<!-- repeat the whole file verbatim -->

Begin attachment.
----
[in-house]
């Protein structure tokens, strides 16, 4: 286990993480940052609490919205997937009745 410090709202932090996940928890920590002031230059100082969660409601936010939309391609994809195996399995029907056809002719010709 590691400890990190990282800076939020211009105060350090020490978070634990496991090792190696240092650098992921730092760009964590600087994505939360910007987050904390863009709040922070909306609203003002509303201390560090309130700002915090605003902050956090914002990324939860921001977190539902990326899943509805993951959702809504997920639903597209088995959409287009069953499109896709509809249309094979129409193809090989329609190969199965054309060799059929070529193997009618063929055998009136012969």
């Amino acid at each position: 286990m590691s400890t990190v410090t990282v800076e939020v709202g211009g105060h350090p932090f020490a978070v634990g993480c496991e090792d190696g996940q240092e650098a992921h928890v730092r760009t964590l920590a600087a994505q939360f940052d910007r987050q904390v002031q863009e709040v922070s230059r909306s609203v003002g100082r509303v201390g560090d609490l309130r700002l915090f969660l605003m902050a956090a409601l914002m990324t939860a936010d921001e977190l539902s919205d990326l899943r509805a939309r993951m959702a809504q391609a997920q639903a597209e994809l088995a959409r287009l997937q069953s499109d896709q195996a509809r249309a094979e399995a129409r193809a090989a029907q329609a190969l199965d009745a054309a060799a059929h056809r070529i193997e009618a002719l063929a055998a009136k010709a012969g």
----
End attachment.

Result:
[in-house]
């Protein structure tokens, strides 16, 4: 286990993480940052609490919205997937009745 410090709202932090996940928890920590002031230059100082969660409601936010939309391609994809195996399995029907056809002719010709 590691400890990190990282800076939020211009105060350090020490978070634990496991090792190696240092650098992921730092760009964590600087994505939360910007987050904390863009709040922070909306609203003002509303201390560090309130700002915090605003902050956090914002990324939860921001977190539902990326899943509805993951959702809504997920639903597209088995959409287009069953499109896709509809249309094979129409193809090989329609190969199965054309060799059929070529193997009618063929055998009136012969």
């Amino acid at each position: 286990m590691s400890t990190v410090t990282v800076e939020v709202g211009g105060h350090p932090f020490a978070v634990g993480c496991e090792d190696g996940q240092e650098a992921h928890v730092r760009t964590l920590a600087a994505q939360f940052d910007r987050q904390v002031q863009e709040v922070s230059r909306s609203v003002g100082r509303v201390g560090d609490l309130r700002l915090f969660l605003m902050a956090a409601l914002m990324t939860a936010d921001e977190l539902s919205d990326l899943r509805a939309r993951m959702a809504q391609a997920q639903a597209e994809l088995a959409r287009l997937q069953s499109d896709q195996a509809r249309a094979e399995a129409r193809a090989a029907q329609a190969l199965d009745a054309a060799a059929h056809r070529i193997e009618a002719l063929a055998a009136k010709a012969g």